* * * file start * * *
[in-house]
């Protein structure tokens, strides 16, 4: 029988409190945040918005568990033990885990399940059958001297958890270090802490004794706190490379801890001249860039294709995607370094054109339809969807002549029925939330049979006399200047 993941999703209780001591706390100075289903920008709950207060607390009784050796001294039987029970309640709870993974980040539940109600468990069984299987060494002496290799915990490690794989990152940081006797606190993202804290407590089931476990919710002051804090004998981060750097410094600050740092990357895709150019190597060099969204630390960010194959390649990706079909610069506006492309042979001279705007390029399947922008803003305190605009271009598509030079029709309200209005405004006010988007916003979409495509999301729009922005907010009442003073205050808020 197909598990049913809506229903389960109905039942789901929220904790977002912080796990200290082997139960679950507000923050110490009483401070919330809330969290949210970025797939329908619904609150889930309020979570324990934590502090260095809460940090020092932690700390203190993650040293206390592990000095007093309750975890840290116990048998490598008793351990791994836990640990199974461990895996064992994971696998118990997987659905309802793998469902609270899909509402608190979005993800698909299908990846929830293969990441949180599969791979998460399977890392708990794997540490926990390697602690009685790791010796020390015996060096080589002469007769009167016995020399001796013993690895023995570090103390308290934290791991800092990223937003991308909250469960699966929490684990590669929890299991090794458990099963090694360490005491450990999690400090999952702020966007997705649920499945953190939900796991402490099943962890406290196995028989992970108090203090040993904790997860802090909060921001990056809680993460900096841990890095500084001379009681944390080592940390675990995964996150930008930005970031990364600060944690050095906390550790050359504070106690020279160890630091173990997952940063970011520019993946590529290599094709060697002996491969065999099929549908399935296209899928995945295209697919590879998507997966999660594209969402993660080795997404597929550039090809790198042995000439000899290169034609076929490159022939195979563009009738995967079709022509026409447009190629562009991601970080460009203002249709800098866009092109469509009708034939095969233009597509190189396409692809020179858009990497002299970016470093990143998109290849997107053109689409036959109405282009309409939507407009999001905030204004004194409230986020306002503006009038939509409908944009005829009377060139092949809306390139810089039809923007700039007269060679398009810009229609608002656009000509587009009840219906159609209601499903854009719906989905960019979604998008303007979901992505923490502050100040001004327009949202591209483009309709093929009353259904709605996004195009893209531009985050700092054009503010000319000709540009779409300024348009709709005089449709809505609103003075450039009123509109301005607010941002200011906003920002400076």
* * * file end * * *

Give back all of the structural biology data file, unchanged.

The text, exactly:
[in-house]
């Protein structure tokens, strides 16, 4: 029988409190945040918005568990033990885990399940059958001297958890270090802490004794706190490379801890001249860039294709995607370094054109339809969807002549029925939330049979006399200047 993941999703209780001591706390100075289903920008709950207060607390009784050796001294039987029970309640709870993974980040539940109600468990069984299987060494002496290799915990490690794989990152940081006797606190993202804290407590089931476990919710002051804090004998981060750097410094600050740092990357895709150019190597060099969204630390960010194959390649990706079909610069506006492309042979001279705007390029399947922008803003305190605009271009598509030079029709309200209005405004006010988007916003979409495509999301729009922005907010009442003073205050808020 197909598990049913809506229903389960109905039942789901929220904790977002912080796990200290082997139960679950507000923050110490009483401070919330809330969290949210970025797939329908619904609150889930309020979570324990934590502090260095809460940090020092932690700390203190993650040293206390592990000095007093309750975890840290116990048998490598008793351990791994836990640990199974461990895996064992994971696998118990997987659905309802793998469902609270899909509402608190979005993800698909299908990846929830293969990441949180599969791979998460399977890392708990794997540490926990390697602690009685790791010796020390015996060096080589002469007769009167016995020399001796013993690895023995570090103390308290934290791991800092990223937003991308909250469960699966929490684990590669929890299991090794458990099963090694360490005491450990999690400090999952702020966007997705649920499945953190939900796991402490099943962890406290196995028989992970108090203090040993904790997860802090909060921001990056809680993460900096841990890095500084001379009681944390080592940390675990995964996150930008930005970031990364600060944690050095906390550790050359504070106690020279160890630091173990997952940063970011520019993946590529290599094709060697002996491969065999099929549908399935296209899928995945295209697919590879998507997966999660594209969402993660080795997404597929550039090809790198042995000439000899290169034609076929490159022939195979563009009738995967079709022509026409447009190629562009991601970080460009203002249709800098866009092109469509009708034939095969233009597509190189396409692809020179858009990497002299970016470093990143998109290849997107053109689409036959109405282009309409939507407009999001905030204004004194409230986020306002503006009038939509409908944009005829009377060139092949809306390139810089039809923007700039007269060679398009810009229609608002656009000509587009009840219906159609209601499903854009719906989905960019979604998008303007979901992505923490502050100040001004327009949202591209483009309709093929009353259904709605996004195009893209531009985050700092054009503010000319000709540009779409300024348009709709005089449709809505609103003075450039009123509109301005607010941002200011906003920002400076």